The Hennefers themselves also prepared Brad. Much of his educational foundation came from home, because the Hennefers didn't want to force Brad on the school system and expect the system to educate and care for him. "That had to start with us, in our home," Nancy said.

Part of Brad's socialization training involved sports. The Hennefers exposed him to everything, from skiing, skating, swimming, tennis and bowling, to golf, a sport their son Bob Jr., 23, is well versed in, as the local PGA pro at Woodcrest Country Club, in Cherry Hill.

Basketball came in Brad's freshman year -- almost out of the blue. He received little playing time then. After his freshman season, Brad was awarded a framed jersey, which now hangs on his bedroom wall, surrounded by his three varsity golf letters. Soon he will add a varsity basketball letter.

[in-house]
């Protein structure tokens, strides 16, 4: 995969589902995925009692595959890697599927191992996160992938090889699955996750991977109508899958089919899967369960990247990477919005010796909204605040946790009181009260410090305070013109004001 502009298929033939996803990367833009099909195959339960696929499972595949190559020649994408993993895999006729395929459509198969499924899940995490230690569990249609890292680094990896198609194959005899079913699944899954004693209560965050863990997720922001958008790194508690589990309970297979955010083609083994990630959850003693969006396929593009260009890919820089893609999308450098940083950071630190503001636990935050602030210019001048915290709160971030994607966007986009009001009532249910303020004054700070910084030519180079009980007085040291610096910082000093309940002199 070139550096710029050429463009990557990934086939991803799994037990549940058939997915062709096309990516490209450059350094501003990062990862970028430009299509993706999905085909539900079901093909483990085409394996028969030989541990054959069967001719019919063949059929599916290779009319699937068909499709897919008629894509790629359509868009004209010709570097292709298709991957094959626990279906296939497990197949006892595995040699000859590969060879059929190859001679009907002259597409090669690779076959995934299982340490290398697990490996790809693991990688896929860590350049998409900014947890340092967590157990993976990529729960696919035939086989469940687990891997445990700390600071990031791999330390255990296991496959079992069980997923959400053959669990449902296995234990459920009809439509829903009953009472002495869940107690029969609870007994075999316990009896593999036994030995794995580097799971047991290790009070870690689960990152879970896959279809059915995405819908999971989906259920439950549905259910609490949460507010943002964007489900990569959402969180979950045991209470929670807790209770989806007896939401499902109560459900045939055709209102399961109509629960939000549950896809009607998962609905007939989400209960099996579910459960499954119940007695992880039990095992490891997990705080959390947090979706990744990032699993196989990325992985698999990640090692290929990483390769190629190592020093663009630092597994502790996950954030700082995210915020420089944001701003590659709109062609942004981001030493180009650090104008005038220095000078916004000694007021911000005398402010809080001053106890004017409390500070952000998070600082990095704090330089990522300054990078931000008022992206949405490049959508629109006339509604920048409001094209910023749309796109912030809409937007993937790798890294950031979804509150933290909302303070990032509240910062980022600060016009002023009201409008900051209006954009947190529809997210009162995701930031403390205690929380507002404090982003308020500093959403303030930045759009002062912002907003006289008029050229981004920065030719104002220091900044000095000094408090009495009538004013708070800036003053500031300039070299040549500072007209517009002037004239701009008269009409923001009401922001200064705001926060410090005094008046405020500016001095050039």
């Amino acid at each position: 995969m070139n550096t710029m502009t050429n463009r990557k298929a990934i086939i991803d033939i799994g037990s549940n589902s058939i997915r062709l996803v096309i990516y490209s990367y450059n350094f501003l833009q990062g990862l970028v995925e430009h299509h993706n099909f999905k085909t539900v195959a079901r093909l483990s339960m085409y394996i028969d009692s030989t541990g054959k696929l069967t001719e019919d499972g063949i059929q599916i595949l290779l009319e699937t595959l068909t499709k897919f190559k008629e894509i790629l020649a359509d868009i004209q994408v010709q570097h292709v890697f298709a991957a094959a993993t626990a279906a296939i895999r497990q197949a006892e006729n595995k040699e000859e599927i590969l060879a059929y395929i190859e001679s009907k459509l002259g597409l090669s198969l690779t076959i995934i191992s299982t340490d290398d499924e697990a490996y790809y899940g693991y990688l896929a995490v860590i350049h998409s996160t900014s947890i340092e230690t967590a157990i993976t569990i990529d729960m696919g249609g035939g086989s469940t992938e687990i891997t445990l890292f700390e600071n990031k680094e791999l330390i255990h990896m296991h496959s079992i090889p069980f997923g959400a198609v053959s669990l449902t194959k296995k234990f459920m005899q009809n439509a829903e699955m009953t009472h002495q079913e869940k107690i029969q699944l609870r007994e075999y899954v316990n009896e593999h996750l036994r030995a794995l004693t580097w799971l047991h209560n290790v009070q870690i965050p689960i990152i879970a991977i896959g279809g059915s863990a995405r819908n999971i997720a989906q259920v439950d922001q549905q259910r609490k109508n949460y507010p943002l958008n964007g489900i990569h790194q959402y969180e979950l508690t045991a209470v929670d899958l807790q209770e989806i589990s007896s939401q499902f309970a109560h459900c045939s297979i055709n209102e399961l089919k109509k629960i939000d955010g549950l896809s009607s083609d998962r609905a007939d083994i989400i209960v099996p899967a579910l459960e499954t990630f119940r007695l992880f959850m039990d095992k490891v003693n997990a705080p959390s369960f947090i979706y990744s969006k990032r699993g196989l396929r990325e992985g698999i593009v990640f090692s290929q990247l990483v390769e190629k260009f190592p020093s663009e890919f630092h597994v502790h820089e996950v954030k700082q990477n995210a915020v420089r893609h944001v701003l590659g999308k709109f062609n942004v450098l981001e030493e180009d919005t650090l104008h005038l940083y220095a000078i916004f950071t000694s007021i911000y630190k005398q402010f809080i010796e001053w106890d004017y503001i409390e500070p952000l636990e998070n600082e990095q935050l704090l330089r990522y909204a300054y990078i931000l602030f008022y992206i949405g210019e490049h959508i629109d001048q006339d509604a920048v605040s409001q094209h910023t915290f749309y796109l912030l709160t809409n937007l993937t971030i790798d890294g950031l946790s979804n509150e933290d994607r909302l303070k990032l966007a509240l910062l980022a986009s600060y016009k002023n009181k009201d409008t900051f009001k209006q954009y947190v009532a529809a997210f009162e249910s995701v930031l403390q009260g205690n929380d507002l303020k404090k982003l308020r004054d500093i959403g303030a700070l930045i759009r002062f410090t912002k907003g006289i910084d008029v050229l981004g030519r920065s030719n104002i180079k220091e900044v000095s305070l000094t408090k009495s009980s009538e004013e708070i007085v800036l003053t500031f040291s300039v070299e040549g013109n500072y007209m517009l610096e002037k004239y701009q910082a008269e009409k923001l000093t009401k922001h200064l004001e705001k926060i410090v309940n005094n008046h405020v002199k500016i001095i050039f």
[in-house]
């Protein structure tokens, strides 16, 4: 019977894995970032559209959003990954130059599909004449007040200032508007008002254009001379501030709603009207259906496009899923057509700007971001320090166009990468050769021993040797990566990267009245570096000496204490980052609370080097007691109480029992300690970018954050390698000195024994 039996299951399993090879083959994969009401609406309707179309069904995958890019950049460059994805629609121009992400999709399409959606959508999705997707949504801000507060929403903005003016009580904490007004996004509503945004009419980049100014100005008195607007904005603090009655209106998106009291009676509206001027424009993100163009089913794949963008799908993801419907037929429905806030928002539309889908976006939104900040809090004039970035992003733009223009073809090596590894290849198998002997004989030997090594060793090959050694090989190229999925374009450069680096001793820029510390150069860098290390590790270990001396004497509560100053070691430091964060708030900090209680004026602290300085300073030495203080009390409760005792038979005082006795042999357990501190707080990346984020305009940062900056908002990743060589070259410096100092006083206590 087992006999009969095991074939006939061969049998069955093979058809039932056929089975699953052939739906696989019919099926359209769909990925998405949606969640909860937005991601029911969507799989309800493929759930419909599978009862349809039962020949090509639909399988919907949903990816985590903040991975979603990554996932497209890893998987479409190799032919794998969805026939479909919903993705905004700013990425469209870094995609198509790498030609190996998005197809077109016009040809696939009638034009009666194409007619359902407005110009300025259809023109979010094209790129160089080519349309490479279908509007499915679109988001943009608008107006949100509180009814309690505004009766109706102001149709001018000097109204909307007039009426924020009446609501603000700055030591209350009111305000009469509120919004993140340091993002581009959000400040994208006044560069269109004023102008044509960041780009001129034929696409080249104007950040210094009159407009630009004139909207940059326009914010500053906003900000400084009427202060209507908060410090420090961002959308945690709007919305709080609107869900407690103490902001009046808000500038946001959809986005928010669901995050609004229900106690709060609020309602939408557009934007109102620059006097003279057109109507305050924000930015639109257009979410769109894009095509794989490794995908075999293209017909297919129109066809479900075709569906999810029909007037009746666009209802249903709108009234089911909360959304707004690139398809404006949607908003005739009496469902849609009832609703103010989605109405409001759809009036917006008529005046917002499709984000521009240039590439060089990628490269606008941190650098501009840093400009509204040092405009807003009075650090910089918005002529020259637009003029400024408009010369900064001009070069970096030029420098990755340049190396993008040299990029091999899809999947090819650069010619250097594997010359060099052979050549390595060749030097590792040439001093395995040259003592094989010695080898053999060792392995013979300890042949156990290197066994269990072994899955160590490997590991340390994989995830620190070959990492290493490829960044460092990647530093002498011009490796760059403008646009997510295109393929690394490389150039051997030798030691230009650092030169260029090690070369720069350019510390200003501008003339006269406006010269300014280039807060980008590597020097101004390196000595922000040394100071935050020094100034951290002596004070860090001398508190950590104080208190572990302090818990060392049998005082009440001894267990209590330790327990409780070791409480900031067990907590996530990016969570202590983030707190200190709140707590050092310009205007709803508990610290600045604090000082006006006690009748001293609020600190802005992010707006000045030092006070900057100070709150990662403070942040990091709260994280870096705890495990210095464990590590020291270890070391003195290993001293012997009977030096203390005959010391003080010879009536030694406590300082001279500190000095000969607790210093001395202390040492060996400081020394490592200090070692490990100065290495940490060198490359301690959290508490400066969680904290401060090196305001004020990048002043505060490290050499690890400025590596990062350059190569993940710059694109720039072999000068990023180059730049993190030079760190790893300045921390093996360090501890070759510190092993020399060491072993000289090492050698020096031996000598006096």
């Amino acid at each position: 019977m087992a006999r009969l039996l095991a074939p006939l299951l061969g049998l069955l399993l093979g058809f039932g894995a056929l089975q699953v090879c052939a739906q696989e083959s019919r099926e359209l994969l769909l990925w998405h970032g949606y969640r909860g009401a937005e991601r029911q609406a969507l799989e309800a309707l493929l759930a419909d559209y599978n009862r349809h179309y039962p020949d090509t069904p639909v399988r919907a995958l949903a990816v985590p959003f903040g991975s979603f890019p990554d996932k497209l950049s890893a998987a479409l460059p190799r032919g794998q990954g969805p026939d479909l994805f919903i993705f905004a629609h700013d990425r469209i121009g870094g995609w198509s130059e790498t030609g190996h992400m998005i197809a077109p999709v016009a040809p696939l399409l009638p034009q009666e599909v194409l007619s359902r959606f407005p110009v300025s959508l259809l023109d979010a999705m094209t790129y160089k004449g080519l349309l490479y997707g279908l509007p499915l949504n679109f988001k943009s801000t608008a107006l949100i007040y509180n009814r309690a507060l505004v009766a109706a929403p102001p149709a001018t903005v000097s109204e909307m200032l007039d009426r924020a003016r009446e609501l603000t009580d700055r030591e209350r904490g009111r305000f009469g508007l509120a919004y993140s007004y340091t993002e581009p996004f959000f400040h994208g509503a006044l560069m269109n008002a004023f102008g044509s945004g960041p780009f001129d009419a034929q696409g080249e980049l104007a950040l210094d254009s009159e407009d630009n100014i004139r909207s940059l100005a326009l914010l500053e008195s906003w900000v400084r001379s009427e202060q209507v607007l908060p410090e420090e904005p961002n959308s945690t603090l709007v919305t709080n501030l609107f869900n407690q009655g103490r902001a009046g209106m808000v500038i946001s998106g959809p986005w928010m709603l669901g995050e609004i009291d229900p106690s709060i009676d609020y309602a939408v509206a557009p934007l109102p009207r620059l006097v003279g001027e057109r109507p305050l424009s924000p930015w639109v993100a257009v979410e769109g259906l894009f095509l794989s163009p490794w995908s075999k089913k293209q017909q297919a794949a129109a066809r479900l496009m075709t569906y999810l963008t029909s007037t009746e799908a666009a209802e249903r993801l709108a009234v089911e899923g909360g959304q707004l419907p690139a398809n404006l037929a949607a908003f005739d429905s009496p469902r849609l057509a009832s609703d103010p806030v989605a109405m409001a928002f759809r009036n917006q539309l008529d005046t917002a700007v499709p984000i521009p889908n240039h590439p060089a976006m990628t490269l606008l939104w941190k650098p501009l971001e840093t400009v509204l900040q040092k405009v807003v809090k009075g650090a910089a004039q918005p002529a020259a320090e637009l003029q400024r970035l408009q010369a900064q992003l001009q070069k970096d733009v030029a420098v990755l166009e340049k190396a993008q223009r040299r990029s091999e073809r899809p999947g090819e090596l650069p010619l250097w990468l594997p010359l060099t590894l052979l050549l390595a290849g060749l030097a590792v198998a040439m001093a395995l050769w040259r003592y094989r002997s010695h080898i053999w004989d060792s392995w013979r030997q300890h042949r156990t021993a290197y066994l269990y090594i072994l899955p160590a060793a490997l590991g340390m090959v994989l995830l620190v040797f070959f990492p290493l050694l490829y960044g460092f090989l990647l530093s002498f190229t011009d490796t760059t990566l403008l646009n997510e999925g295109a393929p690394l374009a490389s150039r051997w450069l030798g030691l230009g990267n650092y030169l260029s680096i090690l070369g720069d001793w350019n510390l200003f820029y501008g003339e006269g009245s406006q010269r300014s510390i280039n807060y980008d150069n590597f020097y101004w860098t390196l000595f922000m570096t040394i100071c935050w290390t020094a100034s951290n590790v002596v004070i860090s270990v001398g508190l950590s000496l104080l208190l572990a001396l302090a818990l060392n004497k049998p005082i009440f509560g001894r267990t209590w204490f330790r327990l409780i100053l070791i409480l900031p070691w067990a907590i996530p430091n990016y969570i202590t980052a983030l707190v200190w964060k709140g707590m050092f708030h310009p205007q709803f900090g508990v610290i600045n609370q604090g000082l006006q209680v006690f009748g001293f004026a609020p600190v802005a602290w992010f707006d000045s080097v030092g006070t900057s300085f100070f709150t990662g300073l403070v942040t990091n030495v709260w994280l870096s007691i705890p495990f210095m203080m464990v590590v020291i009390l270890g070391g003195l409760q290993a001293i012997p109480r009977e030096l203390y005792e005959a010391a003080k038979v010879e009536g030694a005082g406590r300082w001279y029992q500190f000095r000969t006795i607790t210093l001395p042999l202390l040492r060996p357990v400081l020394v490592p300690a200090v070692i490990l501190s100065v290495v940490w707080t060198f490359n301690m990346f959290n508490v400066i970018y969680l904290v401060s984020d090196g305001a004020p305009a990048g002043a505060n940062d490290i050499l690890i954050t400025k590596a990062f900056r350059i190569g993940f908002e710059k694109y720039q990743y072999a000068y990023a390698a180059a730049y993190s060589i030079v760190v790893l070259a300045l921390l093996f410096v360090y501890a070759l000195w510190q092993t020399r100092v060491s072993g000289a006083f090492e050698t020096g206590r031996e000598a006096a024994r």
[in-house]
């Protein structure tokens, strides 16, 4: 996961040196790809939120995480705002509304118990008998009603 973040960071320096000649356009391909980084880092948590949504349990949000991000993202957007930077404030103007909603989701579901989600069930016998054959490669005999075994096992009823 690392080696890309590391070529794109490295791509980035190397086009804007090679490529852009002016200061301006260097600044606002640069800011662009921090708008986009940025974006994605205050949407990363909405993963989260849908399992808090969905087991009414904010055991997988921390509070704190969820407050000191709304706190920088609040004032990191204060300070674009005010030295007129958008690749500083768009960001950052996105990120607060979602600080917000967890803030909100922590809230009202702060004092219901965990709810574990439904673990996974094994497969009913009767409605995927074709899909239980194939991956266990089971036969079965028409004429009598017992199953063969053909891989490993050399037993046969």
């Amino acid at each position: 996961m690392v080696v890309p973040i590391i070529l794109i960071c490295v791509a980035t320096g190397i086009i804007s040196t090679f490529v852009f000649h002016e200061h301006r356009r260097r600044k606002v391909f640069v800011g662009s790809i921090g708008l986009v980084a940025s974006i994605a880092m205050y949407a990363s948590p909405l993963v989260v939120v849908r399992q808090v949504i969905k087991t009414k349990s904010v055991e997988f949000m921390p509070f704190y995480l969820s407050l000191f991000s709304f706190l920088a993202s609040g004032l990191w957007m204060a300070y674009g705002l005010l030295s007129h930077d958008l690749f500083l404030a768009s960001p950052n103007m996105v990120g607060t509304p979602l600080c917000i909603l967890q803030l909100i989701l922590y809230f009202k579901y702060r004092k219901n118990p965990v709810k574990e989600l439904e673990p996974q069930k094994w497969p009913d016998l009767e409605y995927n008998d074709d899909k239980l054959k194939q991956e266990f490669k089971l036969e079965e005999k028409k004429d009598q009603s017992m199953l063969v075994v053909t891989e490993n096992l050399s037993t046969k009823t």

"It's been a very enriching experience for me, and for everyone who comes in contact with Brad," Valore said. "I think it comes from an understanding as to how hard Brad's worked through this. It's made me a more understanding person, because it's the first opportunity I've had in this situation. Working with Brad, it's enlightened this team and me immensely how a young man can work and overcome adversity. Brad makes everyone around all better people, whether it's during practice or during a game. It is true love."